Sunday, May 20, 2012

The Secret Machines

What's up with the lack of four-on-the-floor rock'n'roll in the world these days? To paraphrase James Murhpy, can we sell our turntables and buy back our guitars?

Since I wasn't around in the 1970s, I can't imagine what it was like for a real ROCK album to come out. You know, Led Zeppelin IV, or Quadrophenia, or Machine Head, or something like that. But I bet it was exciting to come home and put that needle on the first track, and an epic 9 minute mastodon-of-a-track would crank out of the speakers. Oh, to be 15 years old in 1972. But unfortunately I wasn't.

But ... if you want to hear a full-scale '70s rawk vibe updated for the 21st century, there is no better place to begin than The Secret Machines. Now, I haven't kept up with them that much in the last few years but their debut album from 2004 entitled Now Here is Nowhere is quite the prog ROCK album. Imagine if you will a Pink Zeppelin with some Can thrown in. The lyrics are suitably obtuse, the rhythms are motorik, and the drums are positively GIGANTIC. At the time of the debut, the band was basically two brothers (Brandon and Benjamin Curtis, who played bass/keyboards and guitar, respectively) and Josh Garza. Since then, Benjamin has left to find his muse in shoegazer band School of Seven Bells, but the band remains a three-piece with the addition of new guitarist Phil Karnats. In the proud tradition of the three-piece power trio (think Cream or the Police or [choke] Rush), they crank out some high stakes rock music. They are on this world to rock, not to roll, if you know what I mean. All their strengths are on display on this live version of the first track off of their debut, "First Wave Intact," a massive, MASSIVE song, in which all three gentlemen (the original 3) crank out some nasty monolithic riffs to pummel the crowd into submission. Enjoy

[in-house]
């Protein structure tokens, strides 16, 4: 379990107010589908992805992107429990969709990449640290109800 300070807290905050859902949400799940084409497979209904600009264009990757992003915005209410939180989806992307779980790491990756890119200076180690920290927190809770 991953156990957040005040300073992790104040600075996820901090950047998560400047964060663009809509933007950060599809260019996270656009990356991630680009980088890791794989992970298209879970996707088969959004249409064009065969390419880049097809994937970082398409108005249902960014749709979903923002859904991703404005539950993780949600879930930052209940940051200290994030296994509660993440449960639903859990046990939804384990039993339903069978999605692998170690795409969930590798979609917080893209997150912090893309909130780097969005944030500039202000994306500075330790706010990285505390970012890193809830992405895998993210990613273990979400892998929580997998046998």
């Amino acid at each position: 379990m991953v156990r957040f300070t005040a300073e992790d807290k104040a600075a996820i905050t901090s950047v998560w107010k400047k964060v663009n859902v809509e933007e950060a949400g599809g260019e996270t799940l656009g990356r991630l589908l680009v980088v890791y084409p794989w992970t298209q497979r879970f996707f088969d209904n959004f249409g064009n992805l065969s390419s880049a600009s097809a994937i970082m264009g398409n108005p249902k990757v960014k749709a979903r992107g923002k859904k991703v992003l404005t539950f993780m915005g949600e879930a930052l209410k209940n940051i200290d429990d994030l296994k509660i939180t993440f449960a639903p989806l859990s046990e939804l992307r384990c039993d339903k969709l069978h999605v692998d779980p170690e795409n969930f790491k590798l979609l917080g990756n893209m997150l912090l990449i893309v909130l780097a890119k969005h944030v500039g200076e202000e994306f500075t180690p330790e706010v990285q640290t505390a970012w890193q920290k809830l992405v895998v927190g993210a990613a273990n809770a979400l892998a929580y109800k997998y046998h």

Brandon J. Carver said...

I sort of remember new CDs coming out and that being a big deal, but now the whole concept of an album is dead really. Half of my friends can't even listen to an entire song at once, thanks to technology! It would have been great to have grown up in the 70s...

spaceman said...

Yeah, I agree. I think part of the joy of buying music was buying the album, that would fold out, with lyrics, and sometimes posters and inserts. I miss the tactile experience. With getting music on-line, there's no comparable experience.